Figure 6. Computational grid of a small scale simulation.

Figure 7. Top view of distributions of the streamwise velocity component (small scale simulation).

Figure 8. Wind vector plot of RIAM-COMPACT simulated and calculated vertical wind profiles at the experimental site. Hub height and the size of the turbine are indicated in the plot.

3. Field Experiments in Near Offshore and Adjacent Land Areas

After the wind predictions, we undertook a field verification test using a moored floating platform. The floating platform for this experiment consisted of six hollow prestressed concrete columns connected in a hexagonal shape by concrete truss bridges (Figure 9 and Figure 10). The height of each column was 4 m and the draft of the float was designed to be 2.4 m. The largest dimension of the hexagon spanned 18 m, as shown in Figure 10. The total mass of 140 tons, including the platform (130 tons), turbines and their support structure, and an array of rechargeable batteries and other components, was moored by six nylon cables (45-mm diameter) with middle-sinkers, making it semisubmersible for adequate stability against extreme local wave and wind conditions [7] . Each cable was anchored by a 20-ton block. The extreme local wave and wind conditions associated with a return period of 30 years were taken into account for the design of the float and mooring through scaled model experiments and numerical simulations. The final design constrained the maximum roll and yaw angles of the float to less than 5˚ [7] to keep the inclined deck of the platform above the water. Together with two 3-kW Wind-Lens turbines, 2-kW PV panels were installed as part of the hybrid power generation system. The turbine hub height was set to approximately 10 m above sea level. The total rated output power of the experimental system was 8 kW. The platform construction was completed in November 2011. After installation of the power generation system and related safety parts, the platform was launched on December 4, 2011, following which it was towed to the mooring site 800 m off the adjacent shoreline (Figure 2).

In September 2012, the northern Kyushu area was hit by large typhoons with maximum wind speeds of larger than 50 m/s. During the typhoons, the roll and yaw angles of the float were successfully constrained within the designed specification [7] . The recorded maximum cable tension was less than 8 tons, which was well under the maximum yield tension (31 tons) for each cable [7] . According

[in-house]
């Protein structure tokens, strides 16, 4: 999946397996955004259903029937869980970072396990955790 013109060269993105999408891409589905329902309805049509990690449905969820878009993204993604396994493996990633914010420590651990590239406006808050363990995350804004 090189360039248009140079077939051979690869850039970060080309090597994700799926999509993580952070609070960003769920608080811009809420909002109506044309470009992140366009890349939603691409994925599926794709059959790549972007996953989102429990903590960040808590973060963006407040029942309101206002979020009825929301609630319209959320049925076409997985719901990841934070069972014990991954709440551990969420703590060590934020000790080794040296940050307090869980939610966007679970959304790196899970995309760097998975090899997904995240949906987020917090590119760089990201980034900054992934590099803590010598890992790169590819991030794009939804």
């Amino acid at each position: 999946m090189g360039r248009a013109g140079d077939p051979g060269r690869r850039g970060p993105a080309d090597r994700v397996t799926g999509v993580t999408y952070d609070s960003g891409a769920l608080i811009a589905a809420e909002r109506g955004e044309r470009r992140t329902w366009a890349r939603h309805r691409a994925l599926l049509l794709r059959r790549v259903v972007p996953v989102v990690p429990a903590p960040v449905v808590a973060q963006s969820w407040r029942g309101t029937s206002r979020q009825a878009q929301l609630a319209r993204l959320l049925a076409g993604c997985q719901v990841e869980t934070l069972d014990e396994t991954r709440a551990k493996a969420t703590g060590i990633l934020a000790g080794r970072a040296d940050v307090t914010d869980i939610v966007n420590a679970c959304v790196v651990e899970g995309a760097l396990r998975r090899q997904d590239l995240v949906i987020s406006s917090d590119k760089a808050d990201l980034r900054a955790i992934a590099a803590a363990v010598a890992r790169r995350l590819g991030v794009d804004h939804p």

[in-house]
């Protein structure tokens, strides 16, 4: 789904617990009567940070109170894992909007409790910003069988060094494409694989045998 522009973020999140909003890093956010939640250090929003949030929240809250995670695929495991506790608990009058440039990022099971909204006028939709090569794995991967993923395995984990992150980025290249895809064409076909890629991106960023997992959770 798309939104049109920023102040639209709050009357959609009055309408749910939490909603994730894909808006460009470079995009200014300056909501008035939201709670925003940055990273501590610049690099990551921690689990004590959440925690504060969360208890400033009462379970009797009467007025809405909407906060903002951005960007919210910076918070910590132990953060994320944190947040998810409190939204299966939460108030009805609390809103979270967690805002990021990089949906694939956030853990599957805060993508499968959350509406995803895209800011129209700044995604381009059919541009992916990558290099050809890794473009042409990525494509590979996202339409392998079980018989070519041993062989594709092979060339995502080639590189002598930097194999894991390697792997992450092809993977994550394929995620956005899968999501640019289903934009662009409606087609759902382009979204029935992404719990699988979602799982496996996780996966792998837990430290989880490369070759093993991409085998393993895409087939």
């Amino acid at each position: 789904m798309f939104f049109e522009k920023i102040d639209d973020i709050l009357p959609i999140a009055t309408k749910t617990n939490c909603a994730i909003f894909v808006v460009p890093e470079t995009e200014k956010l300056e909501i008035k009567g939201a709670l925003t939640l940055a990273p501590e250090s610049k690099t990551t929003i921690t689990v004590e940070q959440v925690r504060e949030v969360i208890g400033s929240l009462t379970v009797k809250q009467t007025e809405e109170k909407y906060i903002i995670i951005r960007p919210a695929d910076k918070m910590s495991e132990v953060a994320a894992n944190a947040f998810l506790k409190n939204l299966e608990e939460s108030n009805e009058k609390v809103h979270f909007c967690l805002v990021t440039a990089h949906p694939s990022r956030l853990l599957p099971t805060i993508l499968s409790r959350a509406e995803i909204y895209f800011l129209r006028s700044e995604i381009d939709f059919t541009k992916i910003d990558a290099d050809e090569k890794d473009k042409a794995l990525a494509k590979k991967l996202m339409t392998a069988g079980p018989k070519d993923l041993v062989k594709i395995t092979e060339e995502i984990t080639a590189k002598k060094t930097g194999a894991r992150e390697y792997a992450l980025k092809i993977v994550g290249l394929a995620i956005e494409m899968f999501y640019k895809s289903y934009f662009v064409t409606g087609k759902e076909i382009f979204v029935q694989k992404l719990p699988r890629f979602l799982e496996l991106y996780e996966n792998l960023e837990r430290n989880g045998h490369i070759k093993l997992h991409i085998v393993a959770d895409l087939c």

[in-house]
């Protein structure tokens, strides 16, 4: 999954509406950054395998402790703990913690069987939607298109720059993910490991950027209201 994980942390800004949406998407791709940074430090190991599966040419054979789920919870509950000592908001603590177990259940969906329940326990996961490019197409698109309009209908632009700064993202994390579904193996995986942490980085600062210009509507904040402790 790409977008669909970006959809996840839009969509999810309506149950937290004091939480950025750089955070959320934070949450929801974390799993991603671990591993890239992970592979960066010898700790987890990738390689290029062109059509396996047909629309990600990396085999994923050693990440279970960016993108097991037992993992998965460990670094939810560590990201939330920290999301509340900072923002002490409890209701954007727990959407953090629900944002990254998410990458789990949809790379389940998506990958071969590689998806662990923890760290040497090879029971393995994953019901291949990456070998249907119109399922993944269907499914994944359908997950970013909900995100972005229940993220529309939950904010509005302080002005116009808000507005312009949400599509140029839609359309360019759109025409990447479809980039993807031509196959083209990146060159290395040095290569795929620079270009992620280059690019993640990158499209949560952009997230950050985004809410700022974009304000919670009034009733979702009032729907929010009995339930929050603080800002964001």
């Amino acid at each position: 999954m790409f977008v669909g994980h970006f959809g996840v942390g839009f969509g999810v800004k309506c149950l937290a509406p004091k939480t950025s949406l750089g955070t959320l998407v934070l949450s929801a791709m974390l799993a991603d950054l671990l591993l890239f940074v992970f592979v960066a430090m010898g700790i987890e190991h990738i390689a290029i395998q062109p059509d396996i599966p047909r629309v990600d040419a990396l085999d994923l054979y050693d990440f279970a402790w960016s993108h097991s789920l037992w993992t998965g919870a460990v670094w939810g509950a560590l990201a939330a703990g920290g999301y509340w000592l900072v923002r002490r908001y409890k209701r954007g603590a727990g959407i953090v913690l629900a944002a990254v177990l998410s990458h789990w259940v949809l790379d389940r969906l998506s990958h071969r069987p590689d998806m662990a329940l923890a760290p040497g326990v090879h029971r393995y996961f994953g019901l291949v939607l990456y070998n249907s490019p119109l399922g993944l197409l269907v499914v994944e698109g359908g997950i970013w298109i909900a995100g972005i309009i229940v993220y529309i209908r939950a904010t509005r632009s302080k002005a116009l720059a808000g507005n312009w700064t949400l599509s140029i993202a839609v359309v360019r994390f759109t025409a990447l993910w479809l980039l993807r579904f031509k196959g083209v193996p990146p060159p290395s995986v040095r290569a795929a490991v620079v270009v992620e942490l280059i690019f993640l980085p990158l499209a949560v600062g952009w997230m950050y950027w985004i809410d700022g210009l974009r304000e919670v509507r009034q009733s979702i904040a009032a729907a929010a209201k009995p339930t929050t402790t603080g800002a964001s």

Figure 9. Floating platform and turbines installed in Hakata Bay.

to Hu [8] , the present floating body was expected to be safe against the severe sea conditions which appear in the winter season in Japan sea.

3.1. Measurements of Wind Speed and Turbulence Intensity

Figure 11 shows the average wind speed and wind direction occurrence for each wind direction bin obtained from the GPV point closest to the float location (solid lines) and the actual data obtained at the floating platform (dotted lines) for comparison. An anemometer (RNRG 40C; cup anemometer) and wind vane (RNRG 200P) were equipped with each turbine for wind data acquisition as shown in Figure 9. These wind sensors were installed 2 m lower than the hub and 1.7 m from the center of the tower (in Figure 10, the positions of the wind vanes are indicated by blue squares and positions of the anemometers are indicated by green stars). Note, the hub height of the turbine in Minato Park was approximately 15 m above sea level, and the relative locations of the wind sensors to the hub were the same as on the floating platform. The average wind speed agreed rather well with numerical prediction. As for rate of occurrence, the wind from east direction observed more frequently than it was estimated.

Figure 12 shows a comparison of the monthly averaged wind speeds at the floating platform and at Minato Park between November 2012 and October 2013 (data points are missing for April, May, and September 2013 because of turbine maintenance). Average wind speeds at the float for each month exceeded those at Minato Park. This tendency continued throughout the 1-year monitoring period. The average wind speeds over the entire period at the park and at the float were 3.5 and 4.3 m/s, respectively. These values generally agreed with the estimates extracted from the GPV data set. The wind speed histogram obtained from this experiment at each location obeyed the Rayleigh distribution well, as shown in Figure 13.

Figure 10. Mooring schematic and dimensions of the platform. The red circle indicates the location of the turbine used for this study and the red cross indicates the position of another identical turbine (right).

Figure 11. Wind rose at the GPV point near the experimental site (solid line) and actual Nov. 2012-Oct. 2013 data from the offshore experimental site (dotted line). Radial axis is the average wind speed (m/s) (left) and rate of occurrence (right).

Figure 12.Monthly average wind speed at Minato Park and at the floating platform.

Figure 13. Wind speed histogram at the float (left) and at Minato Park (right). They are plotted with Rayleigh distributions, where u is the corresponding average wind speed.